Figure 5.3: Labeling associated taxa. geom_cladelabel is for labeling Monophyletic and it also supports unrooted layout (A). geom_strip is designed for labeling associated taxa (Monophyletic, Polyphyletic or Paraphyletic) (B).

5.2.2 Highlight clades

ggtree implements geom_hilight layer, that accepts an internal node number and add a layer of rectangle to highlight the selected clade.

ggtree(tree) + geom_hilight(node=21, fill="steelblue", alpha=.6) +
    geom_hilight(node=17, fill="darkgreen", alpha=.6)

ggtree(tree, layout="circular") + geom_hilight(node=21, fill="steelblue", alpha=.6) +
    geom_hilight(node=23, fill="darkgreen", alpha=.6)

Another way to highlight selected clades is setting the clades with different colors and/or line types as demonstrated in Tree Manipulation vignette.

5.2.2.1 Highlight balances

In addition to geom_hilight, ggtree also implements geom_balance which is designed to highlight neighboring subclades of a given internal node.

ggtree(tree) +
  geom_balance(node=16, fill='steelblue', color='white', alpha=0.6, extend=1) +
  geom_balance(node=19, fill='darkgreen', color='white', alpha=0.6, extend=1)

5.2.2.2 Highlight clades for unrooted tree

ggtree provides geom_hilight_encircle to support highlight clades for unrooted layout trees.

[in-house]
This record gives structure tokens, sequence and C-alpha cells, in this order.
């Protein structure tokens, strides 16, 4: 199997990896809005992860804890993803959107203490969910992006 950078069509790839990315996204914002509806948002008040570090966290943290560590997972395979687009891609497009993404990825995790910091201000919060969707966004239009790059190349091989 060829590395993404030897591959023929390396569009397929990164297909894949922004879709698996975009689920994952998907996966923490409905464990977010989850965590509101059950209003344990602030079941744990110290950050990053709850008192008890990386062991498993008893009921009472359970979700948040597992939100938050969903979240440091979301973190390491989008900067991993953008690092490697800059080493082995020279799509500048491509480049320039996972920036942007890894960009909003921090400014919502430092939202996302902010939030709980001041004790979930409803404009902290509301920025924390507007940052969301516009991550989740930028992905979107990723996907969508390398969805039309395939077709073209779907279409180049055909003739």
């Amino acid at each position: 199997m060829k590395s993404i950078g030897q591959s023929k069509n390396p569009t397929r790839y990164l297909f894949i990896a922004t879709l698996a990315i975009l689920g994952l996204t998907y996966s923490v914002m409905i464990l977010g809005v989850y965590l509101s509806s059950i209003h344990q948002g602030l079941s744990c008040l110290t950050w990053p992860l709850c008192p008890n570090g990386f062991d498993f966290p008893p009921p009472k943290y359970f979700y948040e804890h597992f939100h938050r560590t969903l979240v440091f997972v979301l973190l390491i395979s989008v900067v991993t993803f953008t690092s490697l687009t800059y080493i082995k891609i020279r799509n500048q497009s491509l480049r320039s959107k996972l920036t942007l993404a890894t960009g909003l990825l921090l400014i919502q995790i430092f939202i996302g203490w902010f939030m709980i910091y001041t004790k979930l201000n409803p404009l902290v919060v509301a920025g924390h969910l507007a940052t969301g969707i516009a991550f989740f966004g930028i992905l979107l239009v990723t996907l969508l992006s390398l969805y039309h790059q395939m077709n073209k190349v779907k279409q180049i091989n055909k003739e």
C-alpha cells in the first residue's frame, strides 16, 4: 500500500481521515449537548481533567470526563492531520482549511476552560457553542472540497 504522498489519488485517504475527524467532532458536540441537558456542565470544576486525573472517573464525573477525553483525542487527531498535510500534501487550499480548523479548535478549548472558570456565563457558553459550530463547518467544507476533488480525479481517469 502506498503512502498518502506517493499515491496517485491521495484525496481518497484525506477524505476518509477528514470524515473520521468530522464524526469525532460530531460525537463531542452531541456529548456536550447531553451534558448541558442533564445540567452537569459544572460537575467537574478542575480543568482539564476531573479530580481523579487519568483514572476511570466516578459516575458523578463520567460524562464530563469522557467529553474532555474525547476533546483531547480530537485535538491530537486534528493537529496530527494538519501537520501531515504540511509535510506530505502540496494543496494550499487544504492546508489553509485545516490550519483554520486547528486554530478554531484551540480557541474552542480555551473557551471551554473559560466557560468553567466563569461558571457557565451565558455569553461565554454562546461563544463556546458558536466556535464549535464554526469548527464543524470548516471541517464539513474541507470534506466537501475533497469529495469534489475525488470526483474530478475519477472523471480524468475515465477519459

pg + geom_hilight_encircle(node=45) + geom_hilight_encircle(node=34, fill='darkgreen')

5.2.3 Taxa connection

Some evolutionary events (e.g. reassortment, horizontal gene transfer) can be modeled by a simple tree. ggtree provides geom_taxalink layer that allows drawing straight or curved lines between any of two nodes in the tree, allow it to represent evolutionary events by connecting taxa.

ggtree(tree) + geom_tiplab() + geom_taxalink('A', 'E') + 
  geom_taxalink('F', 'K', color='red', arrow=grid::arrow(length=grid::unit(0.02, "npc")))

5.2.4 Uncertainty of evolutionary inference

The geom_range layer supports displaying interval (highest posterior density, confidence interval, range) as horizontal bars on tree nodes. The center of the interval will anchor to corresponding node. The center by default is the mean value of the interval (Figure 5.4A). We can set the center to estimated mean or median value (Figure 5.4B), or observed value. As the tree branch and the interval may not be in the same scale, ggtree provides scale_x_range to add second x axis for the range (Figure 5.4C). Note that x axis is disable by default theme and we need to enable it if we want to dispaly it (e.g. theme_tree2).

file <- system.file("extdata/MEGA7", "mtCDNA_timetree.nex", package = "treeio")
x <- read.mega(file)
p1 <- ggtree(x) + geom_range('reltime_0.95_CI', color='red', size=3, alpha=.3)
p2 <- ggtree(x) + geom_range('reltime_0.95_CI', color='red', size=3, alpha=.3, center='reltime')  
p3 <- p2 + scale_x_range() + theme_tree2()
Displaying uncertainty of evolutoinary inference. The center (mean value of the range (A) or estimated value (B)) is anchor to the tree nodes. A second x axis was used for range scaling (C).

Figure 5.4: Displaying uncertainty of evolutoinary inference. The center (mean value of the range (A) or estimated value (B)) is anchor to the tree nodes. A second x axis was used for range scaling (C).